CIOs walking digital tightrope between opportunity and risk

These are scary, exciting times for CIOs who must tackle digital transformations.

By Clint Boulton
Jan. 18, 2017

A few years ago, most CIO searches entailed looking for IT leaders who could juggle Big Bang projects, such as data center consolidations and ERP overhauls. Companies asked prospective candidates how many people they’ve led and inquired about their management style.

Those traits remain important but most CEOs today seek CIOs who can harness digital technologies to transform their businesses and boost revenue growth, says Heidrick & Struggles partner Matt Aiello. They demand forward-thinking change agents with a nose for serving digitally savvy customers.

“When you get at what makes a CIO successful … it’s about mobilizing resources and driving a customer-centric organization,” Aiello tells

Matt Aiello, partner at Heidrick & Struggles,
Heidrick & Struggles Matt Aiello, partner at Heidrick & Struggles.

But CIOs talented and fortunate enough to land a gig crafting a digital transformation stand on the razor’s edge between opportunity and risk. Success can result in a promotion such as Goldman Sachs’ recent elevation of CIO Marty Chavez to CFO. Failure can lead to replacement with another CIO or even a chief digital officer.

One thing is certain: Strong appetites for emerging technologies, with all of their potential risks and rewards, coupled with a willingness to fail fast and move forward, are essential for CIOs navigating the digital era, in which innovation is no longer a dilemma but an imperative.

Innovator’s dilemma has become the innovator’s imperative
CIOs can look at virtually any business sector and grasp the portents of the situation. Sears, Macy’s, Wal-Mart and countless other retail stalwarts are shedding staff and closing stores as Amazon's ecommerce tendrils grow longer. Financial services companies are automating jobs through artificial intelligence technologies. The reminders of disruptive services travel with CIOs as they “Uber” around a city, fully aware of the risks facing their businesses.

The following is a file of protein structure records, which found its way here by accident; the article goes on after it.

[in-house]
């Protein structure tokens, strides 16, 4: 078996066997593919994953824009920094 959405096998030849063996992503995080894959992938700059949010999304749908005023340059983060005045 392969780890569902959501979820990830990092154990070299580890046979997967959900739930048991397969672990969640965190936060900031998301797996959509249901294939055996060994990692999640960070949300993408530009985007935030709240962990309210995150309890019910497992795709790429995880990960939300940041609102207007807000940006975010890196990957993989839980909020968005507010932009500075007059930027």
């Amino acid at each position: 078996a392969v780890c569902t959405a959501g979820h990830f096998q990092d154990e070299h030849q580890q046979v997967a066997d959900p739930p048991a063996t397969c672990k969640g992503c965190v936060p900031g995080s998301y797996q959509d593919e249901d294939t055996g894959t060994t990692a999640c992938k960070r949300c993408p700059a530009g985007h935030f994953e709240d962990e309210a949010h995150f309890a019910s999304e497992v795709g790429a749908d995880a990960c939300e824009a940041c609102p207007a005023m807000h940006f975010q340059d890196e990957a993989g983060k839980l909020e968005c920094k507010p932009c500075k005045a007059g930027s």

Stephen Andriolem, professor at Villanova University,
Villanova University. Stephen Andriolem, professor at Villanova University.

"The potential for disruption of a business model or an entire industry is at an all-time high," says Villanova University professor Stephen Andriole, who teaches undergraduate and graduate students about the role technology plays in business strategy and execution. "Companies have to be looking over their shoulders constantly because they may be disrupted by technology they don’t even understand and a business model they don’t understand."

In 2016, Andriole surveyed 150 CIOs, CTOs and other tech decision-makers and found that these leaders are throwing validated business requirements out the window and piloting technologies they believe might help their companies, regardless of how well they understand the problems these technologies might solve.  

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